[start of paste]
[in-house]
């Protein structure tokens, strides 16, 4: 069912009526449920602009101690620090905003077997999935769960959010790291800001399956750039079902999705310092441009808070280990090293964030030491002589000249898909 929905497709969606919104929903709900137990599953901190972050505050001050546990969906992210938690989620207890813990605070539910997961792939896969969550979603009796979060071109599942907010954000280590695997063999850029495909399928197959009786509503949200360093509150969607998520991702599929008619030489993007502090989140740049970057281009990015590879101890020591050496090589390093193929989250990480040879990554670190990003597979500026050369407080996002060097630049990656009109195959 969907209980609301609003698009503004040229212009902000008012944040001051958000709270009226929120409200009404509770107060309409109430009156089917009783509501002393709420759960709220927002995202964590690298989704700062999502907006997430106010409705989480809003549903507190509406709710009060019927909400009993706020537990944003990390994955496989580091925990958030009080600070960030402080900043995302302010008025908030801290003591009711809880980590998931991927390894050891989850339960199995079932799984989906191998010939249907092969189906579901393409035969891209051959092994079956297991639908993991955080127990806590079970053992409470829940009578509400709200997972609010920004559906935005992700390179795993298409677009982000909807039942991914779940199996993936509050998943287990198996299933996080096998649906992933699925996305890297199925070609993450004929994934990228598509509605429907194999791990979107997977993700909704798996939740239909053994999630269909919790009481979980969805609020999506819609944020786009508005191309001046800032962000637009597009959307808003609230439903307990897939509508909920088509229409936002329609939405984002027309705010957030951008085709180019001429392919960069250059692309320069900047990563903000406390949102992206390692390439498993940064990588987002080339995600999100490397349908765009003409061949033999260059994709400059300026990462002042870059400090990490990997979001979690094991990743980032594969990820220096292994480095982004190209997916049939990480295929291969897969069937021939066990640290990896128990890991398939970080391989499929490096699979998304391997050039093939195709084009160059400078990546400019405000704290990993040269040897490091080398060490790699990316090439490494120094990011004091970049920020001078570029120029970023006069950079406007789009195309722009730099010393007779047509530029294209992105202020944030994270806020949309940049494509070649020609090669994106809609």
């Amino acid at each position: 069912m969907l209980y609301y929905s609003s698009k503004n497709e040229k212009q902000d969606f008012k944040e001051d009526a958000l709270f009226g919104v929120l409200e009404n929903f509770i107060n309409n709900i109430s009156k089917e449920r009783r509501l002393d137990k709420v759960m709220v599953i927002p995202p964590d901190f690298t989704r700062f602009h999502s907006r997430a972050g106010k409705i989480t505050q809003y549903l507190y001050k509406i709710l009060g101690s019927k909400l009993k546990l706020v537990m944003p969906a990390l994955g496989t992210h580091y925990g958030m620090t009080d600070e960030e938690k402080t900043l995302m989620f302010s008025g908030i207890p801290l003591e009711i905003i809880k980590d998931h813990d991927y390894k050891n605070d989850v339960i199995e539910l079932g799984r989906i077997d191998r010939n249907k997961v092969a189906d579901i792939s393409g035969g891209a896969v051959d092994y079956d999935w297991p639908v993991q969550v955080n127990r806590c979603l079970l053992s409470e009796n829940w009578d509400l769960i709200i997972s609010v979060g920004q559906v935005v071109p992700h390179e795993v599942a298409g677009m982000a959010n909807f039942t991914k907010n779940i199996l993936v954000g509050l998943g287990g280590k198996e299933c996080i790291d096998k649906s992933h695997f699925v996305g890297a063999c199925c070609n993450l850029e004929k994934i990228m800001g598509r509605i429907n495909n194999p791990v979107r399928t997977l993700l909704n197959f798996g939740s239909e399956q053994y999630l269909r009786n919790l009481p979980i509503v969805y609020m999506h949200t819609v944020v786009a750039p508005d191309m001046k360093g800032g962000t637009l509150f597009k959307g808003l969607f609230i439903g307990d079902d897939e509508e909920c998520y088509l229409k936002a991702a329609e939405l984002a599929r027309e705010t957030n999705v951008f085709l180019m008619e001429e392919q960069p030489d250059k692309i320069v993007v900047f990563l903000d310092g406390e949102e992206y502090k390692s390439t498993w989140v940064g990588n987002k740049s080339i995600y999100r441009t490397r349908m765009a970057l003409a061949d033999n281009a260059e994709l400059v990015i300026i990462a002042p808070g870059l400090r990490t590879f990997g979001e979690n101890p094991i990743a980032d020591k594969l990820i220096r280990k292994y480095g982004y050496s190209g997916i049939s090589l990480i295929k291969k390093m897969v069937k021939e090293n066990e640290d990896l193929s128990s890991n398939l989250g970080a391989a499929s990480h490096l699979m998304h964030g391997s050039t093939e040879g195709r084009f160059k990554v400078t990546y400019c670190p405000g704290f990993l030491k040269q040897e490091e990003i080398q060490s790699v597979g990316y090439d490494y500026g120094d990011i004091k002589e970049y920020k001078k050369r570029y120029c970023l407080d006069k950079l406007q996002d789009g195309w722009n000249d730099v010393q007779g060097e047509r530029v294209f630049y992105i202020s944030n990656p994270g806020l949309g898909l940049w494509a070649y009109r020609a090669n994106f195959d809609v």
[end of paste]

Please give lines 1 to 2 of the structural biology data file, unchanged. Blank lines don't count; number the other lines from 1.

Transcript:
[in-house]
């Protein structure tokens, strides 16, 4: 069912009526449920602009101690620090905003077997999935769960959010790291800001399956750039079902999705310092441009808070280990090293964030030491002589000249898909 929905497709969606919104929903709900137990599953901190972050505050001050546990969906992210938690989620207890813990605070539910997961792939896969969550979603009796979060071109599942907010954000280590695997063999850029495909399928197959009786509503949200360093509150969607998520991702599929008619030489993007502090989140740049970057281009990015590879101890020591050496090589390093193929989250990480040879990554670190990003597979500026050369407080996002060097630049990656009109195959 969907209980609301609003698009503004040229212009902000008012944040001051958000709270009226929120409200009404509770107060309409109430009156089917009783509501002393709420759960709220927002995202964590690298989704700062999502907006997430106010409705989480809003549903507190509406709710009060019927909400009993706020537990944003990390994955496989580091925990958030009080600070960030402080900043995302302010008025908030801290003591009711809880980590998931991927390894050891989850339960199995079932799984989906191998010939249907092969189906579901393409035969891209051959092994079956297991639908993991955080127990806590079970053992409470829940009578509400709200997972609010920004559906935005992700390179795993298409677009982000909807039942991914779940199996993936509050998943287990198996299933996080096998649906992933699925996305890297199925070609993450004929994934990228598509509605429907194999791990979107997977993700909704798996939740239909053994999630269909919790009481979980969805609020999506819609944020786009508005191309001046800032962000637009597009959307808003609230439903307990897939509508909920088509229409936002329609939405984002027309705010957030951008085709180019001429392919960069250059692309320069900047990563903000406390949102992206390692390439498993940064990588987002080339995600999100490397349908765009003409061949033999260059994709400059300026990462002042870059400090990490990997979001979690094991990743980032594969990820220096292994480095982004190209997916049939990480295929291969897969069937021939066990640290990896128990890991398939970080391989499929490096699979998304391997050039093939195709084009160059400078990546400019405000704290990993040269040897490091080398060490790699990316090439490494120094990011004091970049920020001078570029120029970023006069950079406007789009195309722009730099010393007779047509530029294209992105202020944030994270806020949309940049494509070649020609090669994106809609």